Wednesday, August 18, 2010

How to Be a Smart, Aggressive Hitter

By Jack Perconte

Since the book, "Moneyball," there is much debate whether it is best to have hitters take a lot of pitches or better to have them go up swinging early in the count. That is one of those debates that there is no definite solution for, but there is probably a middle ground that can be reached.

Of course, youth baseball is different than the game that college and professional players play. In youth baseball I believe it is best to have hitters expect, and be ready, to swing from the first pitch on. At the lower levels of baseball getting a good pitch to hit can be few and far between so hitters should be ready to swing at all times. Having the "yes (my pitch when ball leaves the pitcher's hand), yes (when the ball is half way to home), yes (swing)" or "yes, yes, no (don't swing)" is the best approach to teach kids.

Having said that, there are few approaches that I believe can help all hitters at every level to be smart and aggressive hitters. Most people think of aggressive hitters as those who go up swinging at the first pitch that looks good. That is an aggressive approach, of course, but not necessarily a smart approach. Good hitters combine the two of being aggressive and, at the same time, smart. They do this by being ready to swing at pitches that they are confident they can handle and get the sweet spot of the bat on the ball, while not swinging at just any strike or ball that looks good.

Of course, some of the points written below are for advanced players but all are strategies that coaches can begin to teach at every level of baseball.

To be smart and aggressive, hitters should:

1. Pay more attention to pitchers when in the dugout, and especially in the on- deck circle, so that hitters are "in tune" with a pitcher's speed and tendencies.

2. Know if the pitcher is considered a strike out pitcher - hitters should be more aggressive early in the count when facing a strikeout pitcher.

3. Be more aggressive with men in scoring position, especially with runner on third and less than two outs.

4. "Know thyself" - good hitters should understand which pitches they hit best and which they have trouble with. Early in the count, hitters should only swing at pitches that are in the zone that they hit best.

5. Learn to visualize - hitters who can visualize taking good swings at good pitches, hitting the ball hard and taking non-strike pitches is valuable to being smart, aggressive hitters.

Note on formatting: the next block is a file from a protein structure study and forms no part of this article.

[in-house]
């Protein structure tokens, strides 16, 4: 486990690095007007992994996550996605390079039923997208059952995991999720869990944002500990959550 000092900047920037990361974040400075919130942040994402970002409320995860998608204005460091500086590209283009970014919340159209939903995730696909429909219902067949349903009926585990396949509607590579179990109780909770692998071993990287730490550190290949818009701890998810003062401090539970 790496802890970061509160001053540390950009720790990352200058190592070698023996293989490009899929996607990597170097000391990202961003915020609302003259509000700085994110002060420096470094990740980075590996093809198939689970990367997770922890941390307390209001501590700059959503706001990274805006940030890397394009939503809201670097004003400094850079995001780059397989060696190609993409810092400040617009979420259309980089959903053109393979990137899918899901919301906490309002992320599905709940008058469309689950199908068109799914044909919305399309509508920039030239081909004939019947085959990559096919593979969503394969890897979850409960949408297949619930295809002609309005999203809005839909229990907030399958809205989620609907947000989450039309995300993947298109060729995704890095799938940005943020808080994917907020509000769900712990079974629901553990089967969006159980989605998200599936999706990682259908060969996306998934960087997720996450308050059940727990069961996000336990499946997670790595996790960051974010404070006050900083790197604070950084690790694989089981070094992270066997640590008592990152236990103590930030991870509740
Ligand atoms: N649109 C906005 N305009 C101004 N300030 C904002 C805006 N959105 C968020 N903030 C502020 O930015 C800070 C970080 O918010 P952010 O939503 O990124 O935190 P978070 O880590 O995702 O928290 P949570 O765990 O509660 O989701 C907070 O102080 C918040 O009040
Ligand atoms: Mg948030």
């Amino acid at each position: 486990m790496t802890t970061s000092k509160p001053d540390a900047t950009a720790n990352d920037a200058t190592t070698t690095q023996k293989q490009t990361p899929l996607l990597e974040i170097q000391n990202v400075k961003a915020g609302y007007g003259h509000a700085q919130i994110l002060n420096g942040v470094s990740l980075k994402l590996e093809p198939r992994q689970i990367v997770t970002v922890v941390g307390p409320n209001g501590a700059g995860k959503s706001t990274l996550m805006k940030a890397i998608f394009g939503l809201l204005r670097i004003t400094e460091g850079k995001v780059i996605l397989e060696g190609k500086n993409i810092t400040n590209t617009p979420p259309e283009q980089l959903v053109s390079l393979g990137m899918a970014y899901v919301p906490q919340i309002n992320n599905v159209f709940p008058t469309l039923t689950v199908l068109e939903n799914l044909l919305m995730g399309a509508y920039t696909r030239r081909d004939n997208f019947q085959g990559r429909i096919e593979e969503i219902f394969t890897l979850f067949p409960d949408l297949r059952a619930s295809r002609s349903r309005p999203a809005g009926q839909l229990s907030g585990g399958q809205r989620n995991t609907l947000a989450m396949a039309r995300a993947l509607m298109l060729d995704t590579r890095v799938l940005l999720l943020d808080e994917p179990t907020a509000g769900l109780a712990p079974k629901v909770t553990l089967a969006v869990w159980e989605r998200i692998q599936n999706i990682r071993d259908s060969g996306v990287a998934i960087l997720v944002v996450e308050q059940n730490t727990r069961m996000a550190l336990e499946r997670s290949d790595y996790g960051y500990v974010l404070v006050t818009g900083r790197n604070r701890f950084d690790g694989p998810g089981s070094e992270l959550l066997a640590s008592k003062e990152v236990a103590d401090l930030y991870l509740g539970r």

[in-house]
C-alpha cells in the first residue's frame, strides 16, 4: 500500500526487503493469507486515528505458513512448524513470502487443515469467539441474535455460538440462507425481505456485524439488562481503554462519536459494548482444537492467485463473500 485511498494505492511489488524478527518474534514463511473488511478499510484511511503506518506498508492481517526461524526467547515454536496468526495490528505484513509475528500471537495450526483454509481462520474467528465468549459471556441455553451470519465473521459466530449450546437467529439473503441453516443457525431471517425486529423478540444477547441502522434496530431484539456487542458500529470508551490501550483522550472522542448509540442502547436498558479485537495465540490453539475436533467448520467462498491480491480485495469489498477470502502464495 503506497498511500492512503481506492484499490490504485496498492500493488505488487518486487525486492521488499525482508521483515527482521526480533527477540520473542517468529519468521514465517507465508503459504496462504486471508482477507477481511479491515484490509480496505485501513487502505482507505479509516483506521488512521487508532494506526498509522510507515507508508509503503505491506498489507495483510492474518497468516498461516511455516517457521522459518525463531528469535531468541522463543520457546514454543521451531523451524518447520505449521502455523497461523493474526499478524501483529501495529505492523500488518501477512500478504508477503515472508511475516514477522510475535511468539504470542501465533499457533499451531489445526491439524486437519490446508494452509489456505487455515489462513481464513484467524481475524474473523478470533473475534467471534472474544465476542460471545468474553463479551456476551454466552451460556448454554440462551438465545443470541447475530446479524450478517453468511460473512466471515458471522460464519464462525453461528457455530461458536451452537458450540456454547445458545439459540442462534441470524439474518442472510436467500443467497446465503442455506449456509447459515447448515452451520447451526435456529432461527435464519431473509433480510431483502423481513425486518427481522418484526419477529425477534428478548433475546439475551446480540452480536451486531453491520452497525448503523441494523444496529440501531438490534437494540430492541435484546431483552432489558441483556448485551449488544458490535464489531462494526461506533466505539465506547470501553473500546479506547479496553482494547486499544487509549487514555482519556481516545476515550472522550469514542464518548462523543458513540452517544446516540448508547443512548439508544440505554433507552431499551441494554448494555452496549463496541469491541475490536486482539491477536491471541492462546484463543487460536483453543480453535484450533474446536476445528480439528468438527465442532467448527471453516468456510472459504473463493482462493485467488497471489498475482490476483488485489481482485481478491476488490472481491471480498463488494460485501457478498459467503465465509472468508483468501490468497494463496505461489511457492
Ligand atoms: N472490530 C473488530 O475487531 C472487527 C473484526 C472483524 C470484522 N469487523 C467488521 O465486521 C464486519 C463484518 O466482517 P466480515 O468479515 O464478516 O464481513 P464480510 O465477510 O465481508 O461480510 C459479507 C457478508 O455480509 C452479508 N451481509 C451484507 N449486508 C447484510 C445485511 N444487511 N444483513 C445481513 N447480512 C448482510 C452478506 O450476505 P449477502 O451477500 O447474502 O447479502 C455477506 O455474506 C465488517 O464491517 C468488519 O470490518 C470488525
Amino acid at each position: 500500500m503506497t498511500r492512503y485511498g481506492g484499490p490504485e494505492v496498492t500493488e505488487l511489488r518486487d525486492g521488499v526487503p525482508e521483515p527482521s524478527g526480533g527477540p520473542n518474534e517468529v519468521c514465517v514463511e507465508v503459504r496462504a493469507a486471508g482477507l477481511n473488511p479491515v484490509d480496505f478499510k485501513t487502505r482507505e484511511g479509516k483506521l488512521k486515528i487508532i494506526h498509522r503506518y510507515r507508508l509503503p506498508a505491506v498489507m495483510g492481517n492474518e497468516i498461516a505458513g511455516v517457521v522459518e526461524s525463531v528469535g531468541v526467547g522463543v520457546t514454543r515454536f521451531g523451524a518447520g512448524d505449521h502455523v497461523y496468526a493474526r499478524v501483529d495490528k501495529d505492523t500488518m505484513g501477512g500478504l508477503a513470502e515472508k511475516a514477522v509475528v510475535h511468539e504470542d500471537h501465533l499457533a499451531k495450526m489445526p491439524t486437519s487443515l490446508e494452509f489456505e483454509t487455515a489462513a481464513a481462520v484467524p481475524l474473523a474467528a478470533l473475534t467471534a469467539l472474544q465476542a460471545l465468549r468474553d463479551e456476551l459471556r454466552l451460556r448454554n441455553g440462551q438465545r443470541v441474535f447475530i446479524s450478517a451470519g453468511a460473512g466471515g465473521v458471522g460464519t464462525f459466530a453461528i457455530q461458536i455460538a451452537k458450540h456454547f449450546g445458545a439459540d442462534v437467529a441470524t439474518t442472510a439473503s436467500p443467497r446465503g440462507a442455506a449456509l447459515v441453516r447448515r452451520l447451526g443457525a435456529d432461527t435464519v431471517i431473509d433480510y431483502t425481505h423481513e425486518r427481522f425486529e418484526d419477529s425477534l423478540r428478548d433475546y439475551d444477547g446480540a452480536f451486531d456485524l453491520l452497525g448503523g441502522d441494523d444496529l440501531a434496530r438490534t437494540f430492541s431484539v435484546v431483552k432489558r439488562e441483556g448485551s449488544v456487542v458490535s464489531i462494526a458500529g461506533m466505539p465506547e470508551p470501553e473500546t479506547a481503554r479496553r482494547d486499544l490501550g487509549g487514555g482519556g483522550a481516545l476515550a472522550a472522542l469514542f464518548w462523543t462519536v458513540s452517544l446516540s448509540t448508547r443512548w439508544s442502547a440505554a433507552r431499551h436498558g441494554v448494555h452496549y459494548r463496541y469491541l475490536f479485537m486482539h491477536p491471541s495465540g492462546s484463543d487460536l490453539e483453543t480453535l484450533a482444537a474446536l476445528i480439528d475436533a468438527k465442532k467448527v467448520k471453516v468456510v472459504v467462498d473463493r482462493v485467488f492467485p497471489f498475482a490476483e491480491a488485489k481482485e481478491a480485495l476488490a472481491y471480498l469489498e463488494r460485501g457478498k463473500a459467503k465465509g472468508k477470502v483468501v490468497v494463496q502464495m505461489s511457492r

6. Learn to cut down on their swing a little with two strikes and be willing to take a walk, especially when the game situation dictates that a long ball is not necessary.

7. Be observant of how the pitcher is pitching other hitters in the line-up. For example, knowing if there is there a common first pitch, strikeout pitch? Etc... is very valuable to being smart and aggressive.

8. "Be thyself" - all hitters have their own "hitting personality" where they are normally aggressive or more patient. It is important that hitters stay with their own personality most of the time. Trying to adopt a different personality can lead to extended slumps. Of course, the individual "hitters personality" should not be extreme, where it inhibits good hitting chances by allowing the pitcher to exploit the hitter's approach.

9. Practice pitches that they struggle with as much as possible - minimizing weaknesses can help immensely. Simply being able to foul off tough pitches can keep the at-bat alive and lead to hits.

10. Have short memories where they can treat each at-bat separate from the ones before, especially when in a hitting slump. Becoming very tentative when struggling is a common occurrence for hitters, which inhibits them from staying aggressive.

11. Remain hungry and never become satisfied, no matter how well they are hitting. Success often leads to complacency, which is often followed by a prolonged hitting slump.

Finally, having an aggressive approach is good for awhile, but having an aggressive and smart approach leads to prolonged success

Former major league baseball player, Jack Perconte gives baseball hitting tips and batting practice advice for ballplayers of all ages. His baseball playing lessons, books and advice can be found at
Jack is the author of two books, The Making of a Hitter and Raising an Athlete - his positive parenting advice and books can be found at

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